Daniel (Danny) Lance Wright, Author

Wednesday, December 23, 2009

When Conservation Becomes Self-serving

I've always been proud of the gas mileage my little Buick LaCrosse got, usually around 29 mpg. But a couple of weeks ago I noticed that I seemed to be running out faster, so I checked the mileage. It had dropped to between 25 and 26 mpg. That very day I read an article in the newspaper that said gasoline that was a 10% ethanol blend would drop gas mileage about 3 mpg. So, my question was answered. That's when I began wondering about ethanol as a means of conservation; is it? Does it conserve gasoline? Does it conserve anything? Or, is it simply an alternative fuel? Consider this: Ethanol shortens the life of an engine (documented fact), therefore more vehicles would have to be purchased/junked at a faster pace. How much fuel and petrochemicals are involved in the manufacture and/or disposal of automobiles. I submit that the paltry 10% gasoline savings at the pump will ultimately use many times that amount in crude oil in the process just mentioned. Oh, and by the way, that 10% gasoline savings at the pump is directly offset by the 10% loss in miles per gallon. So, in summary; I believe the manufacture of ethanol is indeed a necessary endeavor as an emergency backup fuel, but don't ever try to convince me that it's a means of conserving crude oil or gasoline.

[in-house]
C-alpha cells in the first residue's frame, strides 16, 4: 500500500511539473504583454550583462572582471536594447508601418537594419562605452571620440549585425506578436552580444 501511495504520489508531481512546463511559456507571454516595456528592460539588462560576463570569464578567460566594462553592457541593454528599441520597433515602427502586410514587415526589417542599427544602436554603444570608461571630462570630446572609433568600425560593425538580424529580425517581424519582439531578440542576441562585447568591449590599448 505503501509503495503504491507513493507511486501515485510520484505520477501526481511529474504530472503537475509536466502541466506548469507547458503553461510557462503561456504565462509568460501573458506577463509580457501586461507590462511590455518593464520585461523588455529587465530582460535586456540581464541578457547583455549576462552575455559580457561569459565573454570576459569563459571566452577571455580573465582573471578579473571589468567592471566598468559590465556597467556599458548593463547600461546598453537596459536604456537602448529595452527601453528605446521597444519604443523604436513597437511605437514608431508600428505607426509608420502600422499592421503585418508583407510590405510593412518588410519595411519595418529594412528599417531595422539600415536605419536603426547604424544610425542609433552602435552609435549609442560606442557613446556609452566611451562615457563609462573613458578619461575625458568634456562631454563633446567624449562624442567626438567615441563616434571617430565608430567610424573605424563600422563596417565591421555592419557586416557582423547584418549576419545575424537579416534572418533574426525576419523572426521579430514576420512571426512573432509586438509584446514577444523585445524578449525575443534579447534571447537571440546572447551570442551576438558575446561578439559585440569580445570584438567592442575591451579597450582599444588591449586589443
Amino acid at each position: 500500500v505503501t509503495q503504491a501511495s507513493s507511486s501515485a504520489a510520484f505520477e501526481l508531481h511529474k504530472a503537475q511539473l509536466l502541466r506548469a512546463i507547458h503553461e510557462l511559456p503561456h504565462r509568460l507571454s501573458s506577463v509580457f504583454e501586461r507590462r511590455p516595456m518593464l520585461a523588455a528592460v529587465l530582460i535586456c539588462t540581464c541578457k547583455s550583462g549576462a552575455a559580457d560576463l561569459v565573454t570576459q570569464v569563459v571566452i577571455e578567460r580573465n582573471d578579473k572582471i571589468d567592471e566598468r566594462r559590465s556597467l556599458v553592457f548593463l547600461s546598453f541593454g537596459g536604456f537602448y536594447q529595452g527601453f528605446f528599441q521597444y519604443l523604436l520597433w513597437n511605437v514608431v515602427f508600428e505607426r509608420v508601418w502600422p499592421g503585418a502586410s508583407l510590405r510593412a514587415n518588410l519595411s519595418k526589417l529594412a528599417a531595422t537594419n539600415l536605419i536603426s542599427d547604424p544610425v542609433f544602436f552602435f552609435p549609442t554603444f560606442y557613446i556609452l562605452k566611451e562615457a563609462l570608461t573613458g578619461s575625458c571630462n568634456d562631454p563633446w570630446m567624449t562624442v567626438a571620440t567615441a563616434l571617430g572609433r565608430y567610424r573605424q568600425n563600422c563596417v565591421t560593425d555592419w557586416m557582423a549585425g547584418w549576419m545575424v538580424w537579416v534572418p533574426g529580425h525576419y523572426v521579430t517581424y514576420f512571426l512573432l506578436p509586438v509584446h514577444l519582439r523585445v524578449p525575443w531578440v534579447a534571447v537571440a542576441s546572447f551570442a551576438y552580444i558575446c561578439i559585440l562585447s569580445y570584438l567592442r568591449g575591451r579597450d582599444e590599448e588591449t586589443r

Daniel (Danny) Lance Wright
Author of
"Paradise Flawed"/Dream Books LLC/2009
"Six Years' Worth"/Father's Press/2007
"The Last Radiant Heart"/Virtual Tales/Spring 2010
"Anne Bonny, Where Are You?"/Rogue Phoenix Press/May 2010

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